COVID-19: Data Protection Tips and Common Principles to Follow

COVID-19: Data Protection Tips and Common Principles to Follow

31 Mar, 2020

Here are some general tips that your organisation can follow at each stage of its activities relating to COVID-19 preventative and safety measures. They incorporate common data protection / privacy principles.

These tips are intended as a general guide to raise awareness of general data protection / privacy principles. They reflect the operational requirements under most, if not all, data protection / privacy laws and should be supplemented by legal advice on data protection / privacy laws and regulations that apply to an organisation in a specific jurisdiction.


Collection Stage

  • Explicit consent is generally not required for the collection, use and disclosure of personal data to respond to an emergency, such as COVID-19, for the purpose of activities such as contact tracing of individuals.
  • Do your due diligence and put in place strong contracts with vendors engaged to collect personal information on behalf of the organisation (for example, security staff engaged by it to regulate entry into the organisation's premises).
  • Putting up notices where there is a requirement to inform individuals about the screening being done by the organisation when requesting for travel and health declarations and/or taking temperature and/or using CCTV or other surveillance equipment - putting up notices is often a good idea even if it is not a legal requirement.
  • Being transparent and informing individuals   what the information will be used for when there is a legal requirement to do so - again, it is also often a good idea even if it is not a legal requirement.
  • Collect only such personal information as is necessary. Minimise the personal information collected and make sure that it is not excessive. 
  • Remove fields in travel or health declaration forms that are not related to fulfilling the specific purposes for which the personal information is collected. Is the personal information really needed? Are there less intrusive ways to find out necessary information?
  • Ensure there is a valid reason (or legal basis) for collecting the personal information sought by a travel or health declaration form - it must be valid for the specific purpose for which it is being collected or else it must not be collected.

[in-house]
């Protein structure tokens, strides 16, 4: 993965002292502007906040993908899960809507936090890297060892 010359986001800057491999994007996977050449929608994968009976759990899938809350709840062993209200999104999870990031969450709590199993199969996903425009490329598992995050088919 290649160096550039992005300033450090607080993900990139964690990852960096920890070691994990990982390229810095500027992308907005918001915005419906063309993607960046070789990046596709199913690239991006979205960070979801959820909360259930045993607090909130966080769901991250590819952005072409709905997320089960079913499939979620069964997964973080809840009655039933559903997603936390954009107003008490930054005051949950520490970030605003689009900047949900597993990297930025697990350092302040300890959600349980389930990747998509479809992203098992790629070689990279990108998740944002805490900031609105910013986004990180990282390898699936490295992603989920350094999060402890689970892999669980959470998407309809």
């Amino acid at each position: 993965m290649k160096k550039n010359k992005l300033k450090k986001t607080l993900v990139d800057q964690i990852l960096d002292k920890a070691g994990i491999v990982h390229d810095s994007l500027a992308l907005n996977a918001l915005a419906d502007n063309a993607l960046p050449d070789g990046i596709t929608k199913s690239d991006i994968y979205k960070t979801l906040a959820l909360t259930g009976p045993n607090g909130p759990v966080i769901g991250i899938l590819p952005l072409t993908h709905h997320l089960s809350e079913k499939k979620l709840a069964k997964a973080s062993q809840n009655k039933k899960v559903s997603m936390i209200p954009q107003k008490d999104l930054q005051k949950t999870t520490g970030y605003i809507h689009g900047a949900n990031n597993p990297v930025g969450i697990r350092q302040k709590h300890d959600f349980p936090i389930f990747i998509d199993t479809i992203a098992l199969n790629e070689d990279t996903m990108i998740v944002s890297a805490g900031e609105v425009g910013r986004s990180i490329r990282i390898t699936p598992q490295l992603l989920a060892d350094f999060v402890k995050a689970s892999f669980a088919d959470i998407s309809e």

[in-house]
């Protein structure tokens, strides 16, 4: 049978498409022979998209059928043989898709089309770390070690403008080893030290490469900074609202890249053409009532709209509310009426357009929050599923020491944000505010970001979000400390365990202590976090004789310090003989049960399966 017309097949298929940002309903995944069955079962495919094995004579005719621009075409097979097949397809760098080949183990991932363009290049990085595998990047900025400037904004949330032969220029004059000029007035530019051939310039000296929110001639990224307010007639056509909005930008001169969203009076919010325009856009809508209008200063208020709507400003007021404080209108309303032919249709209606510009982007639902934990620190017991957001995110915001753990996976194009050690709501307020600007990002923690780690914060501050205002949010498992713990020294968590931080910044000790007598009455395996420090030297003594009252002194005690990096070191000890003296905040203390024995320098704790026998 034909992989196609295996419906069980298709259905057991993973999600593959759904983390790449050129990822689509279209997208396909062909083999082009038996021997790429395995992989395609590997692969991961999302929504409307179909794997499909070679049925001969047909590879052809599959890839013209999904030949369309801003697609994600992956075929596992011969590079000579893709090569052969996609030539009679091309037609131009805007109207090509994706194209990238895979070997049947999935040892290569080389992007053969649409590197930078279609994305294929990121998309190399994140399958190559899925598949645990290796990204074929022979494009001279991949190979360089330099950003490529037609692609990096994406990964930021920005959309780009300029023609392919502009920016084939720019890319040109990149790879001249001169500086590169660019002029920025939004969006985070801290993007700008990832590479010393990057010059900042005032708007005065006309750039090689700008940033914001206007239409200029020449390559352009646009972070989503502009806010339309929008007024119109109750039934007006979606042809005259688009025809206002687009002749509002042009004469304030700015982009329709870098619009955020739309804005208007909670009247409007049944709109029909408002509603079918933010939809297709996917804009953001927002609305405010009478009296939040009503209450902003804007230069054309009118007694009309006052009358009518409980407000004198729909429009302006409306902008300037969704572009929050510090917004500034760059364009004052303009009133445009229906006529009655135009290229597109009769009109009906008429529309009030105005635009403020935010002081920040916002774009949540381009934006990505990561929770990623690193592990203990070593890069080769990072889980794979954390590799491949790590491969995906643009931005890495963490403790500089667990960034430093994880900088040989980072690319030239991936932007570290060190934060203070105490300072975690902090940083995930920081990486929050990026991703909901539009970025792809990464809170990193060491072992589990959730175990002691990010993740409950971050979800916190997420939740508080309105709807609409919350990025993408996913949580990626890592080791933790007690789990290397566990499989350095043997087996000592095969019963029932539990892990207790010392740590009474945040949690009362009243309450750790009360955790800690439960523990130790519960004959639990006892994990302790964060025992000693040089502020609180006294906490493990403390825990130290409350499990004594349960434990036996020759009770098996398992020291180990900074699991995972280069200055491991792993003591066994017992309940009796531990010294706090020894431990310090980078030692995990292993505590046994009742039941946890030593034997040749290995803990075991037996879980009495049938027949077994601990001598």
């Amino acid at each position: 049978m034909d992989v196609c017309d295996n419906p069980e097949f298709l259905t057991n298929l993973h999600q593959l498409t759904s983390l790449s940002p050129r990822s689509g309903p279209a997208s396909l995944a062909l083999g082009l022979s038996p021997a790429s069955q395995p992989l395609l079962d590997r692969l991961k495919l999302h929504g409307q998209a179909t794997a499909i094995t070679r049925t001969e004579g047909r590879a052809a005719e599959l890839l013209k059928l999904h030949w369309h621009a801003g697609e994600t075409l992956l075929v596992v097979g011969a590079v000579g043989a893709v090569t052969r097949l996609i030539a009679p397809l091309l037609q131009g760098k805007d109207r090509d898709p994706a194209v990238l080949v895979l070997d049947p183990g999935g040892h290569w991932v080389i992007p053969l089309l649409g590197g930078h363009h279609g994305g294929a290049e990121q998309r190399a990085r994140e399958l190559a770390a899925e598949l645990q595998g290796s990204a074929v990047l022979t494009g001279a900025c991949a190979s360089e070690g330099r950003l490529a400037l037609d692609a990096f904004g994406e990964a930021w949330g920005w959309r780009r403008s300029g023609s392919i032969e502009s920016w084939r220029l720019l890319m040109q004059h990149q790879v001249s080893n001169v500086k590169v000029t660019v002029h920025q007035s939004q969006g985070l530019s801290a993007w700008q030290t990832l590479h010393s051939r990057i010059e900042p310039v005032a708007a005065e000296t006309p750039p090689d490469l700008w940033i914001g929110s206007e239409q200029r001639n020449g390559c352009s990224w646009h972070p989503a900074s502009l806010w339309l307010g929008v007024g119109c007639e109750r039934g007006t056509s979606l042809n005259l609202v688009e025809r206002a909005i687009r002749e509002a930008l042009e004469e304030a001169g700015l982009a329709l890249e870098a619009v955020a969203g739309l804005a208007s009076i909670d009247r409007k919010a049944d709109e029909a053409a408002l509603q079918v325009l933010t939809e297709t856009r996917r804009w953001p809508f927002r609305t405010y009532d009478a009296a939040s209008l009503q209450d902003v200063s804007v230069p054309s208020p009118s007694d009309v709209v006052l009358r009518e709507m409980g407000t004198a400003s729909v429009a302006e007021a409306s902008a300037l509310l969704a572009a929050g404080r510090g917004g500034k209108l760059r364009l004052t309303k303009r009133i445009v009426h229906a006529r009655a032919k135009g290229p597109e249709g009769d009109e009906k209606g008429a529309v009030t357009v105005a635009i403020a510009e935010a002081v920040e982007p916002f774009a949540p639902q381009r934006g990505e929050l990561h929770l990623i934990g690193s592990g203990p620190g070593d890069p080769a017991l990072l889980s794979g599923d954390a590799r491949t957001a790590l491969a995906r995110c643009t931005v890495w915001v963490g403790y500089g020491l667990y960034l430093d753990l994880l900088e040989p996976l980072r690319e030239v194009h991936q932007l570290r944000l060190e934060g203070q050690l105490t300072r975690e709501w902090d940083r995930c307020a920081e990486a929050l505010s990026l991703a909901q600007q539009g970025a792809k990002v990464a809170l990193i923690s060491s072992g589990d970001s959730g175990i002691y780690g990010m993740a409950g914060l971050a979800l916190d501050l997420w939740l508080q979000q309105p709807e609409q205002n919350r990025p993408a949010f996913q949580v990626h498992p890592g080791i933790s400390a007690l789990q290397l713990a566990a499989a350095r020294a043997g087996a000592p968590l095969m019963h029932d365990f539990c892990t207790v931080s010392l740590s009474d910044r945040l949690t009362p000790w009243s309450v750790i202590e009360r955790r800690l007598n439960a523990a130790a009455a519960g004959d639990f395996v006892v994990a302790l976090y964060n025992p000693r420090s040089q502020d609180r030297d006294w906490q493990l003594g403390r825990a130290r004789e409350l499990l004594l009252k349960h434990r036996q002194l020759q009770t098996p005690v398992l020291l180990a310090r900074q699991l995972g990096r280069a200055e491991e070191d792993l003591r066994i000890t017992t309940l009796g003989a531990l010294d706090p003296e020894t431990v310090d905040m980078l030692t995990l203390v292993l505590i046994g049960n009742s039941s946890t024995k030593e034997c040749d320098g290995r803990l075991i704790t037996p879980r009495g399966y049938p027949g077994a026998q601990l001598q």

• Be ready to address questions relating to how an individual's personal information will be used, disclosed and/or stored (including when the organisation will dispose of it).


Use / Processing Stage

  • Be ready to explain any processing of personal information, particularly where sensitive personal information is processed.
  • Take steps designed to ensure that all personal information processed is accurate, relevant and up-to-date. Verify the information with the individual from whom it is collected.
  • Be careful when transcribing handwritten information provided by individuals.
  • Maintain the confidentiality of the personal information being used / processed and make sure that it is used / processed only on a need-to-know-basis, especially if an individual is suspected to have contracted the virus, is undergoing quarantine or is being tested.


Disclosure Stage

  • Do not disclose any personal data unnecessarily - it might, for example, be able to be disclosed to government health authorities and/or to private hospitals and clients, but not more broadly. Consult your compliance or data protection officer if you are unsure about whether a disclosure is consistent with the basis upon which personal information was collected.
  • Only disclose personal information to the extent necessary even when sharing data within an organisation (for example, with a headquarters department or with a branch office).
  • Refrain from sharing any personal data relating to specific individuals on social media (such as photos, video or audio clips) consistent with your internal data protection and social media policy.
  • Do not discuss the health condition of any individual in public or in areas where you may be heard. In short, don't gossip!
  • Do your due diligence and put in place strong contracts with vendors or other third parties when personal information is being disclosed to them, including where it is transferred to an entity in another country. (Do not overlook putting in place strong contracts with vendors hired to collect personal data on behalf of the organisation.)


Storage/Disposal of Personal Information

  • Protect all personal information whether being sent by email or stored in physical or electronic records. This includes any hard drive or log books used by an organisation and/or by its vendors.
  • Be aware of where all records are kept or stored including those in shared network drives and used and stored in freely available SaaS services.
  • Put in access controls, especially for remote workers. This includes any sharing or storage on a public cloud.
  • Refrain from using scraps of personal information for recording personal or sensitive information especially from the external public.
  • Delete or dispose any personal information when the relevant activity has been completed and the intended purposes have been fulfilled.



Article contributed by Kevin Shepherdson (FIP, CIPM, CIPP/A, CIPP/E, CIPT, GRCP)


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